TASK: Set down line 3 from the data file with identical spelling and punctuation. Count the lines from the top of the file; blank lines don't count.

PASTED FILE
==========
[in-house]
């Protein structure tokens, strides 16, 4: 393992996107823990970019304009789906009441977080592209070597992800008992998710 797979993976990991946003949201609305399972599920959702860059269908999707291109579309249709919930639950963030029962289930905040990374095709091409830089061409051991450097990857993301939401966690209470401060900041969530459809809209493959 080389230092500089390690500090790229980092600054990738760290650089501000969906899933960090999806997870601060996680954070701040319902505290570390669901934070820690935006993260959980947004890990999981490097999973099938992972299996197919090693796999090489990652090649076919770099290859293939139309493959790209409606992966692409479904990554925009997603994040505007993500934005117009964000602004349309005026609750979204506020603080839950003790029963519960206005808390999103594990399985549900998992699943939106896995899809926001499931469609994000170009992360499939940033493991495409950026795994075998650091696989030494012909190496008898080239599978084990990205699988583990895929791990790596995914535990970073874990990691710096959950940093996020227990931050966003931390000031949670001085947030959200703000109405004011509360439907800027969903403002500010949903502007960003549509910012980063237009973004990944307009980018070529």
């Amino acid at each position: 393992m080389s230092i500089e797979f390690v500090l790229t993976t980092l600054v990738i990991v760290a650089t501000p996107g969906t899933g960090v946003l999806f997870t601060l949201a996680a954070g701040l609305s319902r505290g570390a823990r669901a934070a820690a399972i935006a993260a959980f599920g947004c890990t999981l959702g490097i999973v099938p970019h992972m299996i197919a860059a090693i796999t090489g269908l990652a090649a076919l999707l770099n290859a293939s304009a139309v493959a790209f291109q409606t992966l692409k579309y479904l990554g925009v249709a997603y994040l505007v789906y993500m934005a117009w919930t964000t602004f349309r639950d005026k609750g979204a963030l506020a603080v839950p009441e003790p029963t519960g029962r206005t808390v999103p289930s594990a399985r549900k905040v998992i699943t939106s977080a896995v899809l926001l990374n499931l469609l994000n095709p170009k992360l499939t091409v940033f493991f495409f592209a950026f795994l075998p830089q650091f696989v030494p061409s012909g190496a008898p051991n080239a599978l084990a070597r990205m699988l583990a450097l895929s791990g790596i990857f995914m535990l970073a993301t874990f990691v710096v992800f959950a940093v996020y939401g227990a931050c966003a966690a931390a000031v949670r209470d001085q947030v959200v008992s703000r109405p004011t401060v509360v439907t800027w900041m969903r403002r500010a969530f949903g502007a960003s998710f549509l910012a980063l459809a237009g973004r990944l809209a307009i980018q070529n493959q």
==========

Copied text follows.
């Amino acid at each position: 393992m080389s230092i500089e797979f390690v500090l790229t993976t980092l600054v990738i990991v760290a650089t501000p996107g969906t899933g960090v946003l999806f997870t601060l949201a996680a954070g701040l609305s319902r505290g570390a823990r669901a934070a820690a399972i935006a993260a959980f599920g947004c890990t999981l959702g490097i999973v099938p970019h992972m299996i197919a860059a090693i796999t090489g269908l990652a090649a076919l999707l770099n290859a293939s304009a139309v493959a790209f291109q409606t992966l692409k579309y479904l990554g925009v249709a997603y994040l505007v789906y993500m934005a117009w919930t964000t602004f349309r639950d005026k609750g979204a963030l506020a603080v839950p009441e003790p029963t519960g029962r206005t808390v999103p289930s594990a399985r549900k905040v998992i699943t939106s977080a896995v899809l926001l990374n499931l469609l994000n095709p170009k992360l499939t091409v940033f493991f495409f592209a950026f795994l075998p830089q650091f696989v030494p061409s012909g190496a008898p051991n080239a599978l084990a070597r990205m699988l583990a450097l895929s791990g790596i990857f995914m535990l970073a993301t874990f990691v710096v992800f959950a940093v996020y939401g227990a931050c966003a966690a931390a000031v949670r209470d001085q947030v959200v008992s703000r109405p004011t401060v509360v439907t800027w900041m969903r403002r500010a969530f949903g502007a960003s998710f549509l910012a980063l459809a237009g973004r990944l809209a307009i980018q070529n493959q």